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Shell: ‘No plans’ to sell North Sea assets

Shell has told BBC Scotland it has no more plans to sell assets

Oil giant Shell will not sell off any more North Sea assets.

A senior figure at the company has told BBC Scotland he has no plans to sell resources despite the chancellor announcing measures to make the process easier.

Shell has just completed the sale of a package of assets to the company Chrysaor for $3.8bn.

It included stakes in the Buzzard, Beryl, Elgin-Franklin and Schiehallion fields.

Director of Shell’s Upstream Commercial business, Steve Phimister, said he would now invest in what remains.

Strong core business

He said: “We have, in the last year, conducted quite a significant divestment of a package of assets. It’s been done very intentionally and very clearly with an intention to focus on our core business.

“So, we today have a good strong core piece of business. It’s about 150,000 barrels a day so still a very significant producer in the basin.

“And that is the portfolio we will take forward and intend to invest in in the coming years.”

Following a campaign from the industry, Chancellor Philip Hammond has announced changes in decommissioning relief to make it easier for smaller operators to invest in older assets.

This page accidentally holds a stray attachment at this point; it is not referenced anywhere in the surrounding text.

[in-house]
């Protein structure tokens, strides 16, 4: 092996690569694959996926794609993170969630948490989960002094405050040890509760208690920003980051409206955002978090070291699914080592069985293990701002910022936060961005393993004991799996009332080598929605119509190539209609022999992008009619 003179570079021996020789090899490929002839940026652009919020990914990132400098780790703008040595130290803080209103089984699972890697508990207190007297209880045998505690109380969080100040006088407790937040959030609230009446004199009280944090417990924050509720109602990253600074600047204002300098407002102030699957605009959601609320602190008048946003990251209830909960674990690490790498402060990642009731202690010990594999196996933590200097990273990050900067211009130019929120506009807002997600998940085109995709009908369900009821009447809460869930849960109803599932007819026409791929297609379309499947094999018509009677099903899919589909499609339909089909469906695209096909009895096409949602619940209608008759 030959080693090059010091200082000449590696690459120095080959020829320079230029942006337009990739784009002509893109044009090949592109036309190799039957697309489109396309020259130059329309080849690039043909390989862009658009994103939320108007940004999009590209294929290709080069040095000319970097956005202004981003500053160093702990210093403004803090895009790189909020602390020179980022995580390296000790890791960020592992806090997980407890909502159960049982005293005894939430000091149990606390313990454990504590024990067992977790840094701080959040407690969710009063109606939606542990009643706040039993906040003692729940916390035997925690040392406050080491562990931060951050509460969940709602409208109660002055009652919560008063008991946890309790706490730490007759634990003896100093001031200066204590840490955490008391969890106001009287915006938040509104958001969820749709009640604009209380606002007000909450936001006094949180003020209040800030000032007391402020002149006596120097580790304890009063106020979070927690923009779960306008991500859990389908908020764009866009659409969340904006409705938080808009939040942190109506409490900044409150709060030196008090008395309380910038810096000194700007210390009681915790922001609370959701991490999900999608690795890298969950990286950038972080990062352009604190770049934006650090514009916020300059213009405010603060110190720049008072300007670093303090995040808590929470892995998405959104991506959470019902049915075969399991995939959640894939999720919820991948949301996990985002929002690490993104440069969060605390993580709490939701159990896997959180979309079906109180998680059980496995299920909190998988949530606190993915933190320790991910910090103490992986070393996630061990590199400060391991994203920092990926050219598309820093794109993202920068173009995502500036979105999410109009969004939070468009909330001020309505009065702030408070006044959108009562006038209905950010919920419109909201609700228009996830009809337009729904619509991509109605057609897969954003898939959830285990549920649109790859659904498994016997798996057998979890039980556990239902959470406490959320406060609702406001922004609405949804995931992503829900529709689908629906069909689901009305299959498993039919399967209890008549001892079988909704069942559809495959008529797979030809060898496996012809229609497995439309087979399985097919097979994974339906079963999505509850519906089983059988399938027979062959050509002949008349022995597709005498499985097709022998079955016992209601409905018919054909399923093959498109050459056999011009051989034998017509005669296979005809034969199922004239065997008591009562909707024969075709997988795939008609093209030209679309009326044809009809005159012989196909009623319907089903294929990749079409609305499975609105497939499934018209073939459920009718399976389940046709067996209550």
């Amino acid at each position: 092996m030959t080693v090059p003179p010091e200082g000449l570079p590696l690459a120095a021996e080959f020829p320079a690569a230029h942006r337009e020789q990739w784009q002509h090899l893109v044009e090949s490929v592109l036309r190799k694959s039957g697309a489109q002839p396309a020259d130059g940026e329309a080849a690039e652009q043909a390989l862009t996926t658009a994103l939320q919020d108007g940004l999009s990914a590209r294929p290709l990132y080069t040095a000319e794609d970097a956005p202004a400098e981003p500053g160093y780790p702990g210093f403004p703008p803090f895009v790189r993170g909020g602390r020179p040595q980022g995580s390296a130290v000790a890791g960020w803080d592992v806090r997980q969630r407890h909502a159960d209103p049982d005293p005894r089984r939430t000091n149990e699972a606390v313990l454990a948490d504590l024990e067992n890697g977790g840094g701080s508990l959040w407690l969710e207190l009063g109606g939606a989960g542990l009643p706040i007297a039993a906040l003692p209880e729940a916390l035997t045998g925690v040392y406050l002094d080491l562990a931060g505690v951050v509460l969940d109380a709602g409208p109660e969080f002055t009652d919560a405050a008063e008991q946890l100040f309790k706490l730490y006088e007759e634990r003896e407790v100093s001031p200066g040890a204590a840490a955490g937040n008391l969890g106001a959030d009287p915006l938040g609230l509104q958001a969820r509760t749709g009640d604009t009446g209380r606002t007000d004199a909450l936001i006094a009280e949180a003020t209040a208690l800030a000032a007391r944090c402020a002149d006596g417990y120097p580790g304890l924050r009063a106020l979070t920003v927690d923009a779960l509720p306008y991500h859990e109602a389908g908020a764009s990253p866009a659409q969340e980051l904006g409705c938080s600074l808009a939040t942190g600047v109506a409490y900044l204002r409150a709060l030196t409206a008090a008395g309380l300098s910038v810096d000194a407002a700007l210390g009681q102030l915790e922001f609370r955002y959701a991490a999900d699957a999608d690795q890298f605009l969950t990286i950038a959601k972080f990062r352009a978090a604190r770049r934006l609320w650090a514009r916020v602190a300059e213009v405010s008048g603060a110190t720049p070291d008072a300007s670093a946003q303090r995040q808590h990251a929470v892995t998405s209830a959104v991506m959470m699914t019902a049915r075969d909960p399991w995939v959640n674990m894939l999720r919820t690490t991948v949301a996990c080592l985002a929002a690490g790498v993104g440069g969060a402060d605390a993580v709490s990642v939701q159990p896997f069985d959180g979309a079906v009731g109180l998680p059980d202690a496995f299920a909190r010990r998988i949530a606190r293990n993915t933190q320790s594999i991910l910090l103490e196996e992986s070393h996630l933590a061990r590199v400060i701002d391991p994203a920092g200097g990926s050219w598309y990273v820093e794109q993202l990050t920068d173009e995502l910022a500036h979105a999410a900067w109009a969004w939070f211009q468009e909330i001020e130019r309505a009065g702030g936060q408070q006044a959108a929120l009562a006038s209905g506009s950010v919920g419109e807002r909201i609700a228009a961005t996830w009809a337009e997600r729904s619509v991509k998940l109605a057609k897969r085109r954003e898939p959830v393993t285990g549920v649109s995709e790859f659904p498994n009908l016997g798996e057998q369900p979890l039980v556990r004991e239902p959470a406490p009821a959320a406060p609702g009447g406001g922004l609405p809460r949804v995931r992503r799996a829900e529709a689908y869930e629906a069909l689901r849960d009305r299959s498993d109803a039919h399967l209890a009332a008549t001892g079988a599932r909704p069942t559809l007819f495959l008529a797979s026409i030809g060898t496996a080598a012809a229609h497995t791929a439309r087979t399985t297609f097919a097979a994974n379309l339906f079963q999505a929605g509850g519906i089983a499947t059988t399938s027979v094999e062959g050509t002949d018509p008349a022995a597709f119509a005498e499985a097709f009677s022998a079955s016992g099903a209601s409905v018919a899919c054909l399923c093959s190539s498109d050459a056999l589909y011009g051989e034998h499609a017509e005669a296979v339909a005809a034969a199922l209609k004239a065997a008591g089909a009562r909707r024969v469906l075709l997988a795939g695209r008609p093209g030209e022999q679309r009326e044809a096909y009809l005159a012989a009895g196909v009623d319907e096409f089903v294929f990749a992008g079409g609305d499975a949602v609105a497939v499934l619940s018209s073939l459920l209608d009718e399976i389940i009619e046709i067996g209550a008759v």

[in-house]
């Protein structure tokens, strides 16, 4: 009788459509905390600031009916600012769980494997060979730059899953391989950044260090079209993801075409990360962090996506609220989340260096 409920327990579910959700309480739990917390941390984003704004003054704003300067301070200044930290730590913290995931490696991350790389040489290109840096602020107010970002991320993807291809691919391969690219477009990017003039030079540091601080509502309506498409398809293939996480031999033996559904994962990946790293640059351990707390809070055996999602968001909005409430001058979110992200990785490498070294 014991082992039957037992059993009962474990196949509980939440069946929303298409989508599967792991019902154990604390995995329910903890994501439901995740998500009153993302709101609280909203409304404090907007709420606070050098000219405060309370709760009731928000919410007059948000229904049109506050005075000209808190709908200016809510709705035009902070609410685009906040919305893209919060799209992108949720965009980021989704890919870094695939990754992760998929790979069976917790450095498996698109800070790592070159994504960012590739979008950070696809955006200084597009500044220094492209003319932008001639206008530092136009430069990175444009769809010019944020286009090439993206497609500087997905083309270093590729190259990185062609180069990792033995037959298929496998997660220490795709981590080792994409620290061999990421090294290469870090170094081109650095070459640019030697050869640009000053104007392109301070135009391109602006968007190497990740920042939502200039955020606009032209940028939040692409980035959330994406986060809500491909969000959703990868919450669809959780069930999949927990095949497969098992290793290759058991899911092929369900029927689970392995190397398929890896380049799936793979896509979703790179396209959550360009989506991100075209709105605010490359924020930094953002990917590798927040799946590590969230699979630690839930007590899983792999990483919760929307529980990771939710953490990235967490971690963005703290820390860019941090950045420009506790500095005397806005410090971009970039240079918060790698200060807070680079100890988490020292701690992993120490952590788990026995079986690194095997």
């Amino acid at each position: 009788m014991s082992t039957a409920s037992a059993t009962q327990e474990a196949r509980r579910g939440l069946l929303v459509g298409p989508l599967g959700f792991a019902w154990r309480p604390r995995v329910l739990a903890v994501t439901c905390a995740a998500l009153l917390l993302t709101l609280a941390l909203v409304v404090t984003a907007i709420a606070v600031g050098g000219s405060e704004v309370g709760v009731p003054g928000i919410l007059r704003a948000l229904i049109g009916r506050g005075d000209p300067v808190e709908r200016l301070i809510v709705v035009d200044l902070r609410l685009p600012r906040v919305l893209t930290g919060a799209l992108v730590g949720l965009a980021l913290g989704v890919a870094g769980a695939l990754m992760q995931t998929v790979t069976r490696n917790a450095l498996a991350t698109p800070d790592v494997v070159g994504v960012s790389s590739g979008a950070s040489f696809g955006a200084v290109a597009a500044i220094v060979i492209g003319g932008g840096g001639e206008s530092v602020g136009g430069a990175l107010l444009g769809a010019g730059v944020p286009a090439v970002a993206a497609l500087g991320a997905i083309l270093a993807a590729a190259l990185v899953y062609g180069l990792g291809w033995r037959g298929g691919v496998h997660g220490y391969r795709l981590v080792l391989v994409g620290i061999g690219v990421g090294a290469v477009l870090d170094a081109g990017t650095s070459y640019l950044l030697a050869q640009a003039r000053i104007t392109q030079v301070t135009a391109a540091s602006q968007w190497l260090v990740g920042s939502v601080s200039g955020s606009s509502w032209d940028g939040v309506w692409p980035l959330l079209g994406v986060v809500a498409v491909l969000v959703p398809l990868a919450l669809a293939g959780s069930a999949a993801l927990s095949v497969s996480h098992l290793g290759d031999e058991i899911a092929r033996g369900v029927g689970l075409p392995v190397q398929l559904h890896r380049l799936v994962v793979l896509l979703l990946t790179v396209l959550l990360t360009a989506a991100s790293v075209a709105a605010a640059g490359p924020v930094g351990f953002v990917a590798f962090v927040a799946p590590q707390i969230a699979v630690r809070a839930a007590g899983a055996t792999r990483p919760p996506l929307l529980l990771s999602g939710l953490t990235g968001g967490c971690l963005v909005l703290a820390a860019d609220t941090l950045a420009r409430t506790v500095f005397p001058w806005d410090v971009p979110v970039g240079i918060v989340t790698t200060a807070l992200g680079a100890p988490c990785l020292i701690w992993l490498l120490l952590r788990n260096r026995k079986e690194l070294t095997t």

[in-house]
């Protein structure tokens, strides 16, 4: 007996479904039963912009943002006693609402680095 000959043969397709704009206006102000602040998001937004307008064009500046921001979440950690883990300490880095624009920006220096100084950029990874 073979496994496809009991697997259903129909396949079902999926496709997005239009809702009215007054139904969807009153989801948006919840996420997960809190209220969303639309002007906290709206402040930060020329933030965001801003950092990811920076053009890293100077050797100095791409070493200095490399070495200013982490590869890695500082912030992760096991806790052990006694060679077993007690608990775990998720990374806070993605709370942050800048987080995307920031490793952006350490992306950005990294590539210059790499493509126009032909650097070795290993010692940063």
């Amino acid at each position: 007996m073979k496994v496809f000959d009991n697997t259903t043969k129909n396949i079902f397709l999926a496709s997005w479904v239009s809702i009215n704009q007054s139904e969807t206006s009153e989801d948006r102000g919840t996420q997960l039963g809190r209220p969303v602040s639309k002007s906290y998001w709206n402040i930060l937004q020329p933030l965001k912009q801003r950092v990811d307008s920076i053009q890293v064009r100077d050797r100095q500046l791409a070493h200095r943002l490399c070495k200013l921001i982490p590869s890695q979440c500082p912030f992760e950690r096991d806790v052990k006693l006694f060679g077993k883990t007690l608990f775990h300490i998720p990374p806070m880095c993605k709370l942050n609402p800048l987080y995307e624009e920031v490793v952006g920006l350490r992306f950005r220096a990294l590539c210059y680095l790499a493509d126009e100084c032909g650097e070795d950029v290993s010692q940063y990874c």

Although it will take a year to implement, the hope is that it will stimulate investment and prolong the expected life of the North Sea.

Mr Phimister said: “I think it’s going to help the basin immensely.

“I think there are still assets that may not attract investment from certain companies who may not want to hold them for the long term and want to move them on.

“I now have the portfolio today in the UK that we set out to achieve at the beginning of the year and that’s the one I intend to invest in.”

Abandoned platforms

Shell’s most iconic field, Brent, is currently going through the process of decommissioning. It lent its name to the benchmark of North Sea oil, Brent Crude.

Some environmental groups have objected to their plans to leave some of the legs from abandoned platforms in the sea to collapse.

The company said it is has listened to the concerns raised and that “it is possible to have derogations” from the original plan.

Shell’s 1,500 strong workforce will be pleased to hear reassurances about its future in the North Sea after the recent downturn.

Since the oil price crashed about 700 jobs have been lost in Aberdeen and the North Sea.

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